Friday, February 15, 2013

Lesson Fourteen: Rescue?

Lesson Fourteen: Only A Fool Fights In A Burning House -- Rescue?

As previously discussed, the beginning of first aid isn't the ABCs (Airway, Breathing, Circulation) it's Safety.

Your next consideration still isn't the ABCs.
It's Rescue? And note the question mark.

Outside of professionals, this concern is rarely ever addressed by most responder training. If you're going to help, don't zoom in with tunnel vision, and ignore a ton of pertinent information before you get into things. A minute from now may be too late. Take the time to survey the scene beforehand.

A lot of my earliest training had my victims obligingly laid out on the carpeted floor at the local Red Cross. Unfortunately, real victims are seldom so accommodating. They have accidents on freeways with traffic trying to drive around and through. They fall into wells, off cliffs, down slopes, and into small spaces.

What's important for you are several rules to consult before making a rescue decision.

1. Has anybody called 9-1-1?
Triple check that this is "yes." Period. Dispatchers far prefer three calls for the same incident to no calls. So do you. If you send/assign someone to make the call, have them report back to you. i.e You don’t say “Call 9-1-1.” You say “Call 9-1-1, tell them I have X, with Y, and I need Z, and come back and tell me what they say!” You want the confirmation, you may need the extra help, and they may have information from the dispatcher that you need to know.

2. How many patients are there, and how serious is their situation?
Locate all your victims. Try and imagine that feeling of accomplishment after you pull some woman out of a burning car, only to find out as it goes up in smoke that her baby was asleep in the back seat. Enough said.

3. Can I safely treat this patient where they are?
For instance, it's possible to do CPR through a jagged windshield. Not fun, but do-able. If the victim is pinned, you're out of options. Make sure the car isn't burning.

Basically, can you perform whatever amount of care necessary where the person is, or do immediate concerns necessitate moving/removing them to a batter spot? If they're conscious, breathing, and trapped, summoning more/better/stronger help would be far smarter than trying to rescue them.

4. Can I get to them safely in order to move them?
If they're at the bottom of a well, or floundering in the surf, your options are obviously limited. If you're not in the military, the Coast Guard, or public safety, there isn't going to be any honor guard and town parade when you stupidly hurl yourself into some situation, and increase the victim toll by one: yourself. Dumb is not heroic, and dead is forever.

5. If I can get to them, will I be able to move with them?
What resources are available? Do you have rope, a backboard, a litter, a ladder, or what? Do you have anyone who can help you do what you need to do to remove your victim(s)? Getting down to the bottom of a well to do CPR, or what have you, just puts two of you down there waiting for someone to come find you.

6. Can the victim extricate themselves, or assist you in any way?
Obviously not if they're unconscious. Otherwise, take whatever help they can give.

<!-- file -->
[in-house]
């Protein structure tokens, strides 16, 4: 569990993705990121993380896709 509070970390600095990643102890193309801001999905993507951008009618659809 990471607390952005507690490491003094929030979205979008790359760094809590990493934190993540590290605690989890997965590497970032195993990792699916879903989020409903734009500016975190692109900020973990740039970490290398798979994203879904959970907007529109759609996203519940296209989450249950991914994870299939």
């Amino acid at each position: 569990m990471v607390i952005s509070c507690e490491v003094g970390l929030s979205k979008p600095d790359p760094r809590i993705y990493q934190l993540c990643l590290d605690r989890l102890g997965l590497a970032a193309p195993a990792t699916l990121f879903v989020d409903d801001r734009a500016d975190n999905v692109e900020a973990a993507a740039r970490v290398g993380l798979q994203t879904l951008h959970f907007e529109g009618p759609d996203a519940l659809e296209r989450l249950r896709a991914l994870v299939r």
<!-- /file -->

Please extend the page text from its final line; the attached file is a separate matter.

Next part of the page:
7. What other hazards might I be missing?
Stop. Look. Think. Repeat.

Maybe the reason that guy's passed out is because he's in a confined space with a toxic gas. Rushing in to help makes you Victim #2. Are there any electrical wires, leaking chemicals, smoke, flames, wild leopards, gang bangers with guns, or zombies on crack that you might be overlooking in your dash to get to someone?

8. How far is far enough?
Getting off the middle of the road might be good. Or down from a high place, up from a low one, or out from a small one. Away from a burning one is good too, especially if something else might be exploding later on. Know what you're planning to do before you jump into doing it.

Your goal is to limit victims, keeping yourself outside that subset. First aid can be challenging. But often times the most thinking (and the most help) you can provide in an emergency is the brainwork you do before you start laying hands on anyone to help. You need the strength of character and the focus on what you’re about to ignore bystanders’ whining and even heart-wrenching screams from the victim to take a few considered seconds to assess your course of action.

Keep do-gooders away from the sparking wires. Get the driver to move that driveable car out of the middle of the highway, and off to the side of the road. Or perhaps into a blocking position upstream from more serious victims. Call 9-1-1 for some professionals, and gather some help for immediate actions. Get what you need to do your rescue before you're already in the middle of things. Throw a rope to someone in the water, or through ice, down a hole, or over a slope. Chock wheels or tie off cars to solid anchors, so you don't end up climbing in to help someone and have the whole thing slide down a slope or off a ledge. Maybe put out a small fire with an extinguisher while you can do so, rather than try to carry four people trapped inside to safety, singlehandedly. Don't let anybody throw down flares when there's gasoline on the road. Realize that if a person or their car got buried in one avalanche of snow, rocks, or whatever, there might be a second one. And on and on.

Every situation is unique. But no matter how simple it looks, take a minute for yourself and gain a good situational awareness of where you are, what's going on, and catalog mentally as many possible complications of your location and situation as you can before you rush in.

Or else you might not be rushing out, ever.

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